This intriguing account, structured chiastically, tells how God disinherits and scatters peoples across the earth and assigned members of His divine council to govern each nation (cf. Dt 32:8-9, ESV) — before taking Israel as His special inheritance (cf. the Call of Abraham in Genesis 12f.) to establish His Kingdom.
In Psalm 82, God (Elohim, singular) stands in the divine assembly of elohim (plural)– lesser, created, divine/spiritual beings. At least some of these elohim are condemned by God for not exercising justice when governing the nations. They were supposed to govern justly concerning the poor, needy, fatherless, powerless – but they didn’t do their job. Therefore God says these disobedient elohim will die like mortals. Then the Psalmist prays that the LORD manifests His justice over all the nations – for they’re all, ultimately, the LORD’s inheritance.
In this account, Paul and his companions are prevented from traveling to certain areas in Asia. Instead, through a dream, they are directed to the Roman colony, Philippi, in the region of Macdeonia. There, apparently, the Gospel is spread for the first time in Europe. They meet Lydia, a God-fearing woman of some means. She becomes a believer and puts her faith into action.
The fear of the LORD is the foundation of true knowledge and wisdom. We must acknowledge that we creatures lack the knowledge and wisdom of the Creator. Thus, it only makes sense to follow the Creator of life’s instructions for life. We are to trust in the LORD entirely and exclusively, not in our feeble understanding. In everything we do, we are to submit to Him, and He will make our paths straight (morally). Let us not rely on our own moral compass and ethical judgments, for it is the LORD who is the ultimate Judge.
In this angelic rescue, Peter is passive; God is active. Echoing language and themes of Passover, the account emphasizes human recognition of divine rescue. Being a witness for Christ may result in persecution and even death. But God is able to preserve us for His purpose – if He so chooses — Just as He did at the First Passover. Let’s not be surprised if/when He does
Research suggests that the modern conception of freedom — our most cherished value — is almost purely negative (i.e., freedom *from* constraints). The Truth of Jesus gives (negative) freedom *from* sin and (positive) freedom *to* fulfill our original purpose — right relationship with God. Though our culture often co-opts His words, His is the Truth that truly “will set you free.”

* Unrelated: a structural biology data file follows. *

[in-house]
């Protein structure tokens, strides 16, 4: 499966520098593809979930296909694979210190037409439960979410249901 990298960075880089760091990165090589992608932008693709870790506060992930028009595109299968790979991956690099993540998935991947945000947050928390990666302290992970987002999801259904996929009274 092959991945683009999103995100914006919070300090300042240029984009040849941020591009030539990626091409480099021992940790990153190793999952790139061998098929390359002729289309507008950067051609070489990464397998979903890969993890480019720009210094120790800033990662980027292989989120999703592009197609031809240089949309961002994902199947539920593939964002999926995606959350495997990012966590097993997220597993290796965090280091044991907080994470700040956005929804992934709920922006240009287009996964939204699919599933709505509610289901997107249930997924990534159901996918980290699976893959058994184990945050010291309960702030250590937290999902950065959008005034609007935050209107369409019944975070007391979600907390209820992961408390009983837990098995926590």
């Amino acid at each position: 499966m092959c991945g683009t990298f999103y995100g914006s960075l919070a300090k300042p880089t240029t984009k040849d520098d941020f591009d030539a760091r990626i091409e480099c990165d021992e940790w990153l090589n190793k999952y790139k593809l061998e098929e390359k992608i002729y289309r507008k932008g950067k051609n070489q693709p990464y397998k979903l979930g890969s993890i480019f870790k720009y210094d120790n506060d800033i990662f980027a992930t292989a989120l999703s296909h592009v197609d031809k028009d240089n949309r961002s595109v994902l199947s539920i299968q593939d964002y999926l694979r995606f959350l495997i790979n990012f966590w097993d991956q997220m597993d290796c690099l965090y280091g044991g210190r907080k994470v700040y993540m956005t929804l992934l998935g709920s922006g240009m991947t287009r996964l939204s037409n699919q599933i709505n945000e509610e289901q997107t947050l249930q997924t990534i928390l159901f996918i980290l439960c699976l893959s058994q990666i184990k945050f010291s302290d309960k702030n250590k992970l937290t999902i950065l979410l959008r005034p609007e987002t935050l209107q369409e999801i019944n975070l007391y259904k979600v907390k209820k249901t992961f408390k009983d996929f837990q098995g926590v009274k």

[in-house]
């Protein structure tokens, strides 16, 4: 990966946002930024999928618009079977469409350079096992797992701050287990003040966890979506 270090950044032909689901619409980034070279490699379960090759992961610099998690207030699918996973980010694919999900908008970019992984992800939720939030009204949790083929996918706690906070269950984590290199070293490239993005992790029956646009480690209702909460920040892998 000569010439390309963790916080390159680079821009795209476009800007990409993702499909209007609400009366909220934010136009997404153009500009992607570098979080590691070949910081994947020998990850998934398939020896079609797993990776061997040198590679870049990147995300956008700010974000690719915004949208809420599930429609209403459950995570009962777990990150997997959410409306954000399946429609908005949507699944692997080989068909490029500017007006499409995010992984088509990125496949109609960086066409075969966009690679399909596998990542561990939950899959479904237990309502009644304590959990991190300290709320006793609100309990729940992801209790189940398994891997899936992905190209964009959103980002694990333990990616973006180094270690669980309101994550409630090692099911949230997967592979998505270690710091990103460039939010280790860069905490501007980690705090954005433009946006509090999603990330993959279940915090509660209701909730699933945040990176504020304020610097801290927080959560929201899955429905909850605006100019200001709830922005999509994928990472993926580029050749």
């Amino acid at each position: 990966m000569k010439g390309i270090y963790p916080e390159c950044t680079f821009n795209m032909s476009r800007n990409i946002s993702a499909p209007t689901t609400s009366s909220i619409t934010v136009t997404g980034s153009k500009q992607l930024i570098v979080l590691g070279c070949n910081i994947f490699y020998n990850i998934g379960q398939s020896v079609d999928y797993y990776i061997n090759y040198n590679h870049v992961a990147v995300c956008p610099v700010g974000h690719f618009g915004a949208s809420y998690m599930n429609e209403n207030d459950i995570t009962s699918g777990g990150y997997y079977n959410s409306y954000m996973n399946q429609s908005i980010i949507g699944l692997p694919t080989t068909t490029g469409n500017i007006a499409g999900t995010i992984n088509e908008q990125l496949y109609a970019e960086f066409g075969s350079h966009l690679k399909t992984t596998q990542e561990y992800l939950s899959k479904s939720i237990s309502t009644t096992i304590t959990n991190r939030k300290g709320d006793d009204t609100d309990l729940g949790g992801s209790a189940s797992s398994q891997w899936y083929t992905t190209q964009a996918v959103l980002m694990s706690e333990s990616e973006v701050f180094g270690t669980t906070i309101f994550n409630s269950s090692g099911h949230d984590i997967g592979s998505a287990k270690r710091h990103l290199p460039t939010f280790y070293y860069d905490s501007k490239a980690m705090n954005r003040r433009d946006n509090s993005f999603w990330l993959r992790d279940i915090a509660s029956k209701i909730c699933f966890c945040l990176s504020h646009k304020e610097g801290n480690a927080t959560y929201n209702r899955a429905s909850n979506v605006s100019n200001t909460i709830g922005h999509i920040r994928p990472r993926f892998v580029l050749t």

Children resemble their parents; Children of God must resemble their Heavenly Father. We must have a distinctive family resemblance — that sets us apart from the world. We must strive to be holy as He is holy. We must be the salt of the earth, and light of the world.
We cannot conform to our culture; We have to be distinct, set apart — holy. In doing so, we will be the salt of the earth that prevents moral decay and adds Christian flavor. And we’ll be the light of the world that dispels darkness and attracts others to the light of Christ — bringing glory to our Heavenly Father, the King
In the last of the traditional ‘Seven Last Words’ of Jesus from the cross, Christ quotes the first half of Psalm 31:5. This good ole Jewish song had become a good ole Jewish (bedtime) prayer. Just as Jews would pray this prayer, trusting their Heavenly Father to awaken them from sleep, Jesus also prays this prayer, trusting the Heavenly Father to awaken Him from death (cf. Lk 9:22, 18:31-33).
This popular prophecy of Isaiah (8th century BC) foretells of a Suffering Servant whose substitutionary, atoning death would heal the broken relationship between God and His people. In the NT, Jesus is identified as this messianic figure who was humbled before being exalted…